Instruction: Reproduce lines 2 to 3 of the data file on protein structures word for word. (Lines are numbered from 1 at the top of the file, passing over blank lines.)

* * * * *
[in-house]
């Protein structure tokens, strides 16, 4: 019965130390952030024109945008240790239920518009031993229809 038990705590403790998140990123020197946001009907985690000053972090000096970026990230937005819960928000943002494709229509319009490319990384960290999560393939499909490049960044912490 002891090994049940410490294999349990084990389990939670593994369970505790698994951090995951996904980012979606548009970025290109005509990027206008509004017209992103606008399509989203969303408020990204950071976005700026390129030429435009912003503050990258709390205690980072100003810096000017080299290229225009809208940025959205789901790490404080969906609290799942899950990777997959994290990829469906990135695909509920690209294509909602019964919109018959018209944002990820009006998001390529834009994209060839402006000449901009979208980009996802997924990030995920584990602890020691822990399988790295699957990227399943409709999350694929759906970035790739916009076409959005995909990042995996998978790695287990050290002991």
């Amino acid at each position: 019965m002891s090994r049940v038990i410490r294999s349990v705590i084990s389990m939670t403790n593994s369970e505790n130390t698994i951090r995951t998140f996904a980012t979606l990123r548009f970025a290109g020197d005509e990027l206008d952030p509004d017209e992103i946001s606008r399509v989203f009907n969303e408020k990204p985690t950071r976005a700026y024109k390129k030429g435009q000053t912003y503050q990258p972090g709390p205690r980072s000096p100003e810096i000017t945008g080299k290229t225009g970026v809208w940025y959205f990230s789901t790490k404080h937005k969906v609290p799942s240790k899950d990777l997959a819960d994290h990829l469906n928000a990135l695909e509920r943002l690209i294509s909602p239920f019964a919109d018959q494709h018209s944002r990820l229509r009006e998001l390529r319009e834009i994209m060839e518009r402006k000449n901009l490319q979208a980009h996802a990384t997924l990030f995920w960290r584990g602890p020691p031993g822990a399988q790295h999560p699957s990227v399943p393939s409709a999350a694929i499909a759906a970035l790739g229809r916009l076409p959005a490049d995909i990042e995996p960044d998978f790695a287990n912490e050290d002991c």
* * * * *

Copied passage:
């Protein structure tokens, strides 16, 4: 019965130390952030024109945008240790239920518009031993229809 038990705590403790998140990123020197946001009907985690000053972090000096970026990230937005819960928000943002494709229509319009490319990384960290999560393939499909490049960044912490 002891090994049940410490294999349990084990389990939670593994369970505790698994951090995951996904980012979606548009970025290109005509990027206008509004017209992103606008399509989203969303408020990204950071976005700026390129030429435009912003503050990258709390205690980072100003810096000017080299290229225009809208940025959205789901790490404080969906609290799942899950990777997959994290990829469906990135695909509920690209294509909602019964919109018959018209944002990820009006998001390529834009994209060839402006000449901009979208980009996802997924990030995920584990602890020691822990399988790295699957990227399943409709999350694929759906970035790739916009076409959005995909990042995996998978790695287990050290002991």
């Amino acid at each position: 019965m002891s090994r049940v038990i410490r294999s349990v705590i084990s389990m939670t403790n593994s369970e505790n130390t698994i951090r995951t998140f996904a980012t979606l990123r548009f970025a290109g020197d005509e990027l206008d952030p509004d017209e992103i946001s606008r399509v989203f009907n969303e408020k990204p985690t950071r976005a700026y024109k390129k030429g435009q000053t912003y503050q990258p972090g709390p205690r980072s000096p100003e810096i000017t945008g080299k290229t225009g970026v809208w940025y959205f990230s789901t790490k404080h937005k969906v609290p799942s240790k899950d990777l997959a819960d994290h990829l469906n928000a990135l695909e509920r943002l690209i294509s909602p239920f019964a919109d018959q494709h018209s944002r990820l229509r009006e998001l390529r319009e834009i994209m060839e518009r402006k000449n901009l490319q979208a980009h996802a990384t997924l990030f995920w960290r584990g602890p020691p031993g822990a399988q790295h999560p699957s990227v399943p393939s409709a999350a694929i499909a759906a970035l790739g229809r916009l076409p959005a490049d995909i990042e995996p960044d998978f790695a287990n912490e050290d002991c």